For the most part, no, employers are not required to provide domestic
partner benefits - in fact, employers aren't required to provide
*employee* benefits, either.
Last year, fewer than 5,000 employers nationwide offered domestic
"Domestic partner benefits are benefits offered by employers to the
unmarried domestic partners of their employees. Benefits can be
offered to both opposite-sex and same-sex couples or to same-sex
couples only. Benefits offered to domestic partners can include a wide
range of benefits including medical benefits, pension benefits, family
leave, and relocation assistance to name a few. In 1990, fewer than
two-dozen U.S. employers offered domestic partner coverage. This year
approximately, 3,693 U.S. employers, including 123 of the Fortune 500,
offer domestic partner health coverage. Many companies have adopted
domestic partner benefits to compete for the best candidates and it is
expected that this trend will only increase."
Domestic Partner Benefits - by Gwen Hannah - September, 2002
"A 1997 survey by KPMG Peat Marwick found that 13 percent of U.S.
employers extended health care benefits to domestic partners."
What are domestic partner benefits
According to the Human Rights Campaign, 5,819 US employers offer
health benefits for domestic partners as of this year. You can find
the complete list of US employers who offer domestic partner benefits
Domestic Partner Benefits
In a few areas local law requires certain employers who provide
employee benefits to extend them to domestic partners as well:
"In 1996, the city of San Francisco passed the nation's first equal
benefits ordinance, which requires employers that contract with the
city government to offer the same benefits to employees' domestic
partners as they offer to their legal spouses. Since then, these
jurisdictions have passed similar laws: Los Angeles; Seattle;
Berkeley, Calif.; Oakland, Calif.; San Mateo County, Calif.; Tumwater,
Wash., and Minneapolis. These laws have led more than 3,000 employers
to provide equal benefits to employees' unmarried partners."
Which cities require contractors to offer DP benefits?
"In recent years, however, more employers, in a variety of industries,
have begun offering domestic-partner benefits. The increase may be
attributed to recent legislation and court decisions which require
some employers to provide domestic-partner benefits. Even without a
legal requirement, employers are considering offering domestic-partner
benefits, in the interests of retaining employees and recruiting new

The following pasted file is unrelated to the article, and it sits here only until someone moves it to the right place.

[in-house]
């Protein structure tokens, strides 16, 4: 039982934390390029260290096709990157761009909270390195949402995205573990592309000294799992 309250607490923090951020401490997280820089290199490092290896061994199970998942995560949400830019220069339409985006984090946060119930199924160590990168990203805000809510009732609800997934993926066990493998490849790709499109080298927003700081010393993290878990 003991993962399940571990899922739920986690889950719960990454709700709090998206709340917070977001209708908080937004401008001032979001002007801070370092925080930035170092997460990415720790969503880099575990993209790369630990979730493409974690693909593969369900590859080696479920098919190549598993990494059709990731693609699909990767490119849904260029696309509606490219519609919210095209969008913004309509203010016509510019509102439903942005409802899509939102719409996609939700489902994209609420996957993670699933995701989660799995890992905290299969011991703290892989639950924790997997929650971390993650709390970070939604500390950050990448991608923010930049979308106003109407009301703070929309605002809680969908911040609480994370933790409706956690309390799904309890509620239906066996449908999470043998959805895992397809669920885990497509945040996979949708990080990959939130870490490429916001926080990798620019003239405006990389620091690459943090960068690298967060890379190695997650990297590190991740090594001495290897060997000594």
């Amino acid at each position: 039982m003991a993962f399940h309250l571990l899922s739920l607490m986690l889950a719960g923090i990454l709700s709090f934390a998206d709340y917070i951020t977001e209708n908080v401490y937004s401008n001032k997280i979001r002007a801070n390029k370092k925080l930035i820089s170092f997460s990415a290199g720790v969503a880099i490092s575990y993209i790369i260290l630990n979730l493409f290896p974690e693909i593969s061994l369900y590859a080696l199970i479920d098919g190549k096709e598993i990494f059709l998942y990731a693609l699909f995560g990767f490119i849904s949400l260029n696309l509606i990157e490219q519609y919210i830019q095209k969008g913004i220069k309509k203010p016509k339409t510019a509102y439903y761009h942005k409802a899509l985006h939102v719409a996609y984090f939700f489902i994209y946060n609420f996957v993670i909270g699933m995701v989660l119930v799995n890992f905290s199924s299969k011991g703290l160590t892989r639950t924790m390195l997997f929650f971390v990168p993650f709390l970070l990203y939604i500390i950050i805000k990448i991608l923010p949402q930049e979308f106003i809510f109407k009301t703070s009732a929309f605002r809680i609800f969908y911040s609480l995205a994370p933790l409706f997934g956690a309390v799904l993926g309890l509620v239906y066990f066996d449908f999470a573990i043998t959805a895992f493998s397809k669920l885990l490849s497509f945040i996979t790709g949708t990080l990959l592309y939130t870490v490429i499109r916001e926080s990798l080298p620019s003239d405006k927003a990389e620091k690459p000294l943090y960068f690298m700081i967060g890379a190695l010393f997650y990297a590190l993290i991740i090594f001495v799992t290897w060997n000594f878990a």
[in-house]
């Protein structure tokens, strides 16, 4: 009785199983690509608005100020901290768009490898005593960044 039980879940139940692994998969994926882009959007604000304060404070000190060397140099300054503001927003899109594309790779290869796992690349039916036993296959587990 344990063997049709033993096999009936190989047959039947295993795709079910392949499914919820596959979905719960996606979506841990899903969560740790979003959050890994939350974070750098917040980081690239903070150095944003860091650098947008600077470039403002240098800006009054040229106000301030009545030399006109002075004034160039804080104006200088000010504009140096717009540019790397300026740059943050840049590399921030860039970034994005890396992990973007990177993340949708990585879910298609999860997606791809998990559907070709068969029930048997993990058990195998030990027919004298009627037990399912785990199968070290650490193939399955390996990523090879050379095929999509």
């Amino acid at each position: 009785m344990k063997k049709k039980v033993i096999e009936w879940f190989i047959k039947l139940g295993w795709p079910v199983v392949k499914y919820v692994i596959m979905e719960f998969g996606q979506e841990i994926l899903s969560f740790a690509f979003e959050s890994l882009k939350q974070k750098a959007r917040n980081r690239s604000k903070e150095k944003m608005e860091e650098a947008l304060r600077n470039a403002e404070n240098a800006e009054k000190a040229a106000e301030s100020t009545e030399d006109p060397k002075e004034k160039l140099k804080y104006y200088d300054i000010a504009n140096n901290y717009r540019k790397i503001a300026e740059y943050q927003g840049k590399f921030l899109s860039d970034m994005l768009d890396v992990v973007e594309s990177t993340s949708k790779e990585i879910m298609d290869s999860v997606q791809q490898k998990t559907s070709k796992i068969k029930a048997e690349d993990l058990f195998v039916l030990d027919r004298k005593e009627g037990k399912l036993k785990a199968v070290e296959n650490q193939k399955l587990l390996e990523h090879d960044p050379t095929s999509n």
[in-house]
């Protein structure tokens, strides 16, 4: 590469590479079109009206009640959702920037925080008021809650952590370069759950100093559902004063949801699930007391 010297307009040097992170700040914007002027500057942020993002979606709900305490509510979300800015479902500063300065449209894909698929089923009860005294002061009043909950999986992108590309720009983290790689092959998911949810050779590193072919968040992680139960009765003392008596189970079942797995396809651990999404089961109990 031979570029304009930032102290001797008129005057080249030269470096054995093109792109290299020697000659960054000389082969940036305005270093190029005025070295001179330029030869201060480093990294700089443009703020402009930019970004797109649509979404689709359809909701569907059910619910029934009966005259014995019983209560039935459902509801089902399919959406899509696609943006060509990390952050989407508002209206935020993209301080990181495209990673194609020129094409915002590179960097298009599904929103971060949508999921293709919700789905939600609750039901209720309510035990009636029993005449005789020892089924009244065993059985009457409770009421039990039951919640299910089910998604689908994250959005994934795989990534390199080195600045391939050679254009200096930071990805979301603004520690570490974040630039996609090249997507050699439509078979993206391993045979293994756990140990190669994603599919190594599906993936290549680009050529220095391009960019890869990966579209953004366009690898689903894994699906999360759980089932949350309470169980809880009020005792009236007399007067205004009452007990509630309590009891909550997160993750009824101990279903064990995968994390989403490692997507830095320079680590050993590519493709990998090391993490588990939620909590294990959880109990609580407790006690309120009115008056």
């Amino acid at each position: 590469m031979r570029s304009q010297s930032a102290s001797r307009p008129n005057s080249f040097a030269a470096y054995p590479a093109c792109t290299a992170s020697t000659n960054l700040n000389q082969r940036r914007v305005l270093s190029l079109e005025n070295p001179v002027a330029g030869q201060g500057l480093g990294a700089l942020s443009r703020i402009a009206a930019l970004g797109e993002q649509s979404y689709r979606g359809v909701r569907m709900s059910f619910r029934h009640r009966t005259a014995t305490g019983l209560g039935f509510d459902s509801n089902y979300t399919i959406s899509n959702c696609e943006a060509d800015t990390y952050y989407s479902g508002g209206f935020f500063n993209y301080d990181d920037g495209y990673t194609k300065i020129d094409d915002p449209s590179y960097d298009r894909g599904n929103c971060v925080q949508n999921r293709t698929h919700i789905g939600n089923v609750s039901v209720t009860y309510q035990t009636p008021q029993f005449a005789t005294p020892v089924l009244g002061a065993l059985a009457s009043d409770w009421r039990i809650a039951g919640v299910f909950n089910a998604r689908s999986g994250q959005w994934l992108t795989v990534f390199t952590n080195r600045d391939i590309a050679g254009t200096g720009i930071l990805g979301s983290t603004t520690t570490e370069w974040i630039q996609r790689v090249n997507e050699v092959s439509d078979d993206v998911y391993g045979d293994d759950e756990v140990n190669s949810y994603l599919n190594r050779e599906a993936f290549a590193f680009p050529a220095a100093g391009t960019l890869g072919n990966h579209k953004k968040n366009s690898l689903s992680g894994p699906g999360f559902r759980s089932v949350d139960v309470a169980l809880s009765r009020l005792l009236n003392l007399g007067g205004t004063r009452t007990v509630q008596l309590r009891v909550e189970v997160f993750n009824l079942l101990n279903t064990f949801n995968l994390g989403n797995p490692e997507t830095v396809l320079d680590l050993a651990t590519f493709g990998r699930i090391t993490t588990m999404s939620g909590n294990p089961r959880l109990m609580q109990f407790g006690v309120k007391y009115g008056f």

employees. In deciding whether to do so, employers must weigh the
complex legal and practical issues carefully.
The threshold question is whether an employer is obligated to offer
domestic-partner benefits. Such obligations may arise from state law,
local ordinance or the employer's own policies. For example, effective
June 1, 1997, a San Francisco ordinance requires all companies doing
business under contract with the city to provide the same employment
benefits to the domestic partners of their employees as they provide
to spouses, in all of their locations, for the duration of the
Domestic-Partner Benefits Plans Raise Legal Issues
by Bruce J. Kasten and Edward J. Pisarcik
June 08, 1998 - The National Law Journal
In both Maine and California, insurers are required by state law to
offer domestic partner plans. Employers, however, are under no
obligation to purchase this option for employees. By contrast, the
state of Virginia *prohibits* offering domestic partner benefits.
In the District of Columbia, employers that offer domestic partner
benefits may not discriminate based on sexual orientation - those that
offer domestic partner benefits to opposite sex couples must offer
them to same sex couples, and vice versa, but no companies in the
District of Columbia are required to offer these benefits at all.
Health Insurance Laws
To stay updated on current news and trends in domestic partner
benefits, including which companies now offer such benefits and what
proposed laws are before state and federal legislatures, you might
want to keep an eye on The Human Rights Campaign's WorkNet:
Hope this helps!
Search terms: [ "domestic partner benefits" require ]